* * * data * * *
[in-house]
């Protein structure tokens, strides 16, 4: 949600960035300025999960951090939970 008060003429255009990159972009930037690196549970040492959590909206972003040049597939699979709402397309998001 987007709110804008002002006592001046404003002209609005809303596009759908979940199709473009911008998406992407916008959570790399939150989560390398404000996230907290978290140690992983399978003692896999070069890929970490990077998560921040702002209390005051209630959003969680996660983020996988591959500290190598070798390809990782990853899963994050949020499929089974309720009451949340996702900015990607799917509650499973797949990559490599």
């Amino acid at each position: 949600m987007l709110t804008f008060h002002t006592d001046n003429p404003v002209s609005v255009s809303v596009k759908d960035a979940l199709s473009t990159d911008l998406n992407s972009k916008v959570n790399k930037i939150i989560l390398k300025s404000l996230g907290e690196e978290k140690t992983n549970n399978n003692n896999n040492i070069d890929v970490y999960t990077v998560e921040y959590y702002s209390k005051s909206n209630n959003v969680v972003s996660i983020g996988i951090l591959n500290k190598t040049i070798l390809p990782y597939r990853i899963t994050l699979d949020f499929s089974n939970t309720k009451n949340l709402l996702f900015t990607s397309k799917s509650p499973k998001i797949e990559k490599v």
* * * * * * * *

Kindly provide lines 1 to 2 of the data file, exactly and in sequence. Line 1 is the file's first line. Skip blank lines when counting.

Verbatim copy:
[in-house]
């Protein structure tokens, strides 16, 4: 949600960035300025999960951090939970 008060003429255009990159972009930037690196549970040492959590909206972003040049597939699979709402397309998001 987007709110804008002002006592001046404003002209609005809303596009759908979940199709473009911008998406992407916008959570790399939150989560390398404000996230907290978290140690992983399978003692896999070069890929970490990077998560921040702002209390005051209630959003969680996660983020996988591959500290190598070798390809990782990853899963994050949020499929089974309720009451949340996702900015990607799917509650499973797949990559490599």